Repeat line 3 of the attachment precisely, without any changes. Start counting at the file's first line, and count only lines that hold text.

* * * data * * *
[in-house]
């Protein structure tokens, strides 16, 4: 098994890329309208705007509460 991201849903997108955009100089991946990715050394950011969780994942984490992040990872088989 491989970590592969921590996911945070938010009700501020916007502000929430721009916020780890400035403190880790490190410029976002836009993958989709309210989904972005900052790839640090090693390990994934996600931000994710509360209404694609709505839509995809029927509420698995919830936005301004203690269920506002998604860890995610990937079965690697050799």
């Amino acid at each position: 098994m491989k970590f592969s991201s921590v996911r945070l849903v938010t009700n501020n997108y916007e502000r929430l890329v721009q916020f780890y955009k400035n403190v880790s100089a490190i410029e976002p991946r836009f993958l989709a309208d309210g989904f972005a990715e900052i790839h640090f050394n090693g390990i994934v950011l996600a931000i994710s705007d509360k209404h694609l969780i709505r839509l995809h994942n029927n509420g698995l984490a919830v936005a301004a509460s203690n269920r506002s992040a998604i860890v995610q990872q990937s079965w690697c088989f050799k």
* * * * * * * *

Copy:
């Amino acid at each position: 098994m491989k970590f592969s991201s921590v996911r945070l849903v938010t009700n501020n997108y916007e502000r929430l890329v721009q916020f780890y955009k400035n403190v880790s100089a490190i410029e976002p991946r836009f993958l989709a309208d309210g989904f972005a990715e900052i790839h640090f050394n090693g390990i994934v950011l996600a931000i994710s705007d509360k209404h694609l969780i709505r839509l995809h994942n029927n509420g698995l984490a919830v936005a301004a509460s203690n269920r506002s992040a998604i860890v995610q990872q990937s079965w690697c088989f050799k």